Innocent people being killed by the death penalty would not be a problem, if we just changed the burden of proof. At least two eye witnesses or DNA, or other evidence that leaves no doubt about who did it. Someone should never be sent to death row because of circumstantial evidence. People have actually been executed because of circumstantial evidence. As far as the death penalty being a deterrent, it was never intended as such. Many violent crimes, including murder, are committed by repeat offenders. Let me ask you a question. When's the last time you've heard of a corpse shooting or raping someone? Now, to answer your question, all you need to do is read about the reasons for the American Revolution, and look up our founding fathers views on on the second amendment. In a nutshell, we want to keep our guns to protect ourselves from our own government.
jnedwards11
Posts: 351
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9/3/2014 11:17:27 PM
Posted: 2 years ago
It's clear that you're more interested in statistics, so rather than looking at a state level, how about we look at this internationally?

Why so you can offer convoluted data in an attempt to obfuscate the discussion?

If we combine the populations of the Great Britain, Sweden, Japan, France, Germany, Denmark and Australia, we have a population that is approximately the size of the US. While the US had 30,000 gun related deaths last year, they had 112.

Well no big surprise there......now let's break these figures down a bit and show how absurd it is to use them to prove your point.

1st) 2/3rds of our 30,000 gun deaths are suicides. How underhanded is it to include suicides by gun as a statistic to compare against a country like Japan. They have like three times the overall suicide rate than we do with almost no access to guns. That's without including ANY of those other countries.

2nd) your 30,000 also includes DEFENSIVE uses of guns. That means all the people that were killed legally by a police officer or pedestrian with a gun are included in this totally bogus figure. How absurdly misleading is it to use positive cases of gun uses in attempt to show people that guns are an overall bad thing?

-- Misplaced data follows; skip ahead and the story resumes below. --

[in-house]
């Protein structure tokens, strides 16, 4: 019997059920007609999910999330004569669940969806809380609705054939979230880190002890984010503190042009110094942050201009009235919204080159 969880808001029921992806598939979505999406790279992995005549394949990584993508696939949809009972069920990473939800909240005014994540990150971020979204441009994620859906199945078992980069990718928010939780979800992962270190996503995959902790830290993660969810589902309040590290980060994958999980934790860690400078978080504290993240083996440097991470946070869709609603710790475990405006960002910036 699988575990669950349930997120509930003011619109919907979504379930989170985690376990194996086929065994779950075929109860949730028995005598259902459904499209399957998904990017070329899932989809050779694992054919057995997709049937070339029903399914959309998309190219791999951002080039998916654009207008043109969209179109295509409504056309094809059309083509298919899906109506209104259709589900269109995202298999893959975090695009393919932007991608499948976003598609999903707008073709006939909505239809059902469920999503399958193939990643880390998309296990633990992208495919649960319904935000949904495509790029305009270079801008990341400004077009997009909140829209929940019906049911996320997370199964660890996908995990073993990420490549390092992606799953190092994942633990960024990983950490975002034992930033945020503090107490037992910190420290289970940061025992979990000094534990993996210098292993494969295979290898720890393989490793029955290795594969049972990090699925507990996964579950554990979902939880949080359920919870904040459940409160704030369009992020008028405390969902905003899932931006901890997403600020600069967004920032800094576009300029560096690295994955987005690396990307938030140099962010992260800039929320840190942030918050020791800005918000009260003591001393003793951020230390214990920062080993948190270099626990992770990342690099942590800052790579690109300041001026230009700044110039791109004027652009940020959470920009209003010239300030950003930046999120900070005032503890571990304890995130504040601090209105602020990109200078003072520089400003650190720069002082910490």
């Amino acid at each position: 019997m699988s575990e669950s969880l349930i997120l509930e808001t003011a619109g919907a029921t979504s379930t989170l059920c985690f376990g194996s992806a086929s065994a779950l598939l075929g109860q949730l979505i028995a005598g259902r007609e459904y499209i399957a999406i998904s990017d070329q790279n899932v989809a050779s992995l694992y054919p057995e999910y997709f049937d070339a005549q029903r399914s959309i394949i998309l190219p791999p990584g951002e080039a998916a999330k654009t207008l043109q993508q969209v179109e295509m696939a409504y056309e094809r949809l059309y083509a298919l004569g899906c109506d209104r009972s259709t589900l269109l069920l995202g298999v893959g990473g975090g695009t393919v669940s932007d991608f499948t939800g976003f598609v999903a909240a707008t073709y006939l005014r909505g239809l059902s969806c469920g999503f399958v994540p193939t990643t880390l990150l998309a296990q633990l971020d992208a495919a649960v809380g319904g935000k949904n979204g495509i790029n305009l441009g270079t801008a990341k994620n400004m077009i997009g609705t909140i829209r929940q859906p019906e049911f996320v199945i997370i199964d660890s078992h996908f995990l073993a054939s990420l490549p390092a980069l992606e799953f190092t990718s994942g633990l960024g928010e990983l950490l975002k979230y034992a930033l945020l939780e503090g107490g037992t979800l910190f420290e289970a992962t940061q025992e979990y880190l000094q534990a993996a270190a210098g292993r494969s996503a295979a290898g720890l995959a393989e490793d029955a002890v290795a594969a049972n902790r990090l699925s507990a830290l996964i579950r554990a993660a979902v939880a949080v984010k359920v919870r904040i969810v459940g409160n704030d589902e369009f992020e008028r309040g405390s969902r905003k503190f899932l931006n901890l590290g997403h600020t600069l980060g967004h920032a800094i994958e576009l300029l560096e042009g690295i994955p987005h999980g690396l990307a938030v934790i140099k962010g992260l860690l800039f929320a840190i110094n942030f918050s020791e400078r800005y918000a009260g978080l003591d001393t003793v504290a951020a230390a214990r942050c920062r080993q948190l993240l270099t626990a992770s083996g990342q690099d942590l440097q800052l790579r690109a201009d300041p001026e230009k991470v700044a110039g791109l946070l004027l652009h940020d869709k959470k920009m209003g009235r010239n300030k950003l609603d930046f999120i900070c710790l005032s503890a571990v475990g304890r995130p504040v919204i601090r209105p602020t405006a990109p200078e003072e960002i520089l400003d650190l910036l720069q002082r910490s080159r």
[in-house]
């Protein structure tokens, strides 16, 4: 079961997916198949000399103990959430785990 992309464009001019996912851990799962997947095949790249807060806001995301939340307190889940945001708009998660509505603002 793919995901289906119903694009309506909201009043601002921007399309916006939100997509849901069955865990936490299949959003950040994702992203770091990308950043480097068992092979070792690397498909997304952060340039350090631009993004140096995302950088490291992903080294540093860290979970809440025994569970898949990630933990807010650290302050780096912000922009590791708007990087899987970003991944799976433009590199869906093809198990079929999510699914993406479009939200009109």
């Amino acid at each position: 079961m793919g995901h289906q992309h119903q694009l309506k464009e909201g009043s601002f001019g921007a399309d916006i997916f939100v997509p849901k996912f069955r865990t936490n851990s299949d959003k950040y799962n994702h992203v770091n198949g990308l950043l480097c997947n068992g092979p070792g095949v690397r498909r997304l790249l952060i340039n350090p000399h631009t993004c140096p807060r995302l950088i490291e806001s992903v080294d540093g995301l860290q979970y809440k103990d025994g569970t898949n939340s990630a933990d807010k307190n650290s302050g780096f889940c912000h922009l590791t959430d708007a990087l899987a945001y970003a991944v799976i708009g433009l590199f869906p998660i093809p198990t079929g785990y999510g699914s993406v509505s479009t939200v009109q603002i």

3rd) How many overall murders and violent crimes were committed in each of these countries. (relative to the US). I really don't care if I'm less likey to be killed with a gun if I'm more likely to be killed (or forceably raped) by any other means. That is hippy logic meant to vilify a gun rather than acknowledge the real concern....death and violence.

4th) What were the murder and violent crimes rates of each of these countries relative to the US, before each of their gun controls were enacted. If all of the countries always had drastically less gun violence than we did, why are they even suitable comparisons

5th) Who decides what country gets thrown on this arbitrary list of comparables? What happens when Russia gets added in there. Well....Your position becomes completely untenable, that's what happens.

Experts from the Harvard School of Public Health, using data from 26 developed countries, have shown that wherever there are more firearms, there are more homicides.

In the case of the United States, exponentially more: the American murder rate is roughly 15 times that of other wealthy countries, which have much tougher laws controlling private ownership of guns.

Yes because if experts from Harvard set out to manipulate data in favor of a pre-determined result, they can probably fake-prove just about anything. Show me the controls used for the selection of the 26 countries and I will pick this statement apart piece by piece.

The American Journal of Law and Economics reported in 2010 that firearm homicides...

What's happened to Austrailia's violent crime rate since 2006? It has skyrocketed. What's happened to America's in that same timeframe. DECLINE (for more than a decade now). So less gun deaths (that means less defensive gun deaths as well, as shown above) at the price of a drastically higher wave of violent crime and an overall murder rate that remained virtually unchanged. Thank you, but I'll keep my rights and continue to suspicously regard anyone that would try to sell me with obviously framed data.

In the 18 years before the 1996 laws, there were 13 gun massacres resulting in 102 deaths, according to Harvard researchers, with none in that category since.

Another "quote" meant to bring the readers attention away from overall figures for violence and murder, to instead, focus only on "gun massacres" as defined by the "researchers"......

As Mayor Michael Bloomberg stated in 2012 after the Newtown School Shootings, "We are the only industrialized country that has this problem. In the whole world, the only one."

Bloomberg (who is not a mayor of anything) also said the government should be able to ban large sodas. I scare to think of what that man's America would look like, but thank god, I will never have to!